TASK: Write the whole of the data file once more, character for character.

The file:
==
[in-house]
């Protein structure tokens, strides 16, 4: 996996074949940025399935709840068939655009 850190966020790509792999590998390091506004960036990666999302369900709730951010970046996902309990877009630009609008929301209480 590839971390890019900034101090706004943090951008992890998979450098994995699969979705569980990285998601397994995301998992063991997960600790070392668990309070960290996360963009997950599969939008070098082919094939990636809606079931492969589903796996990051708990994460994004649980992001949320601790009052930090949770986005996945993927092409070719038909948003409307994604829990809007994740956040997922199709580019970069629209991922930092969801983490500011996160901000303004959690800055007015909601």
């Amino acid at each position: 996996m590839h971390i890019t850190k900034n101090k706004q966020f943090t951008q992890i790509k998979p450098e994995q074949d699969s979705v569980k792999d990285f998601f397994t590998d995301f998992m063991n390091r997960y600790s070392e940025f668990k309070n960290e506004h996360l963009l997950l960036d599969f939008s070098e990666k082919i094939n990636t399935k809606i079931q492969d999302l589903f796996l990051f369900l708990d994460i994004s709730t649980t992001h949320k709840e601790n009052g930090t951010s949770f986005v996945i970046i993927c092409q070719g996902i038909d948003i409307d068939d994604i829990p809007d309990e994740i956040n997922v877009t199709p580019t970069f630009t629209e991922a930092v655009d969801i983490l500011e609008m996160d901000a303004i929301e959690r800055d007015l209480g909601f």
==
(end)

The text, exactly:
[in-house]
């Protein structure tokens, strides 16, 4: 996996074949940025399935709840068939655009 850190966020790509792999590998390091506004960036990666999302369900709730951010970046996902309990877009630009609008929301209480 590839971390890019900034101090706004943090951008992890998979450098994995699969979705569980990285998601397994995301998992063991997960600790070392668990309070960290996360963009997950599969939008070098082919094939990636809606079931492969589903796996990051708990994460994004649980992001949320601790009052930090949770986005996945993927092409070719038909948003409307994604829990809007994740956040997922199709580019970069629209991922930092969801983490500011996160901000303004959690800055007015909601």
């Amino acid at each position: 996996m590839h971390i890019t850190k900034n101090k706004q966020f943090t951008q992890i790509k998979p450098e994995q074949d699969s979705v569980k792999d990285f998601f397994t590998d995301f998992m063991n390091r997960y600790s070392e940025f668990k309070n960290e506004h996360l963009l997950l960036d599969f939008s070098e990666k082919i094939n990636t399935k809606i079931q492969d999302l589903f796996l990051f369900l708990d994460i994004s709730t649980t992001h949320k709840e601790n009052g930090t951010s949770f986005v996945i970046i993927c092409q070719g996902i038909d948003i409307d068939d994604i829990p809007d309990e994740i956040n997922v877009t199709p580019t970069f630009t629209e991922a930092v655009d969801i983490l500011e609008m996160d901000a303004i929301e959690r800055d007015l209480g909601f």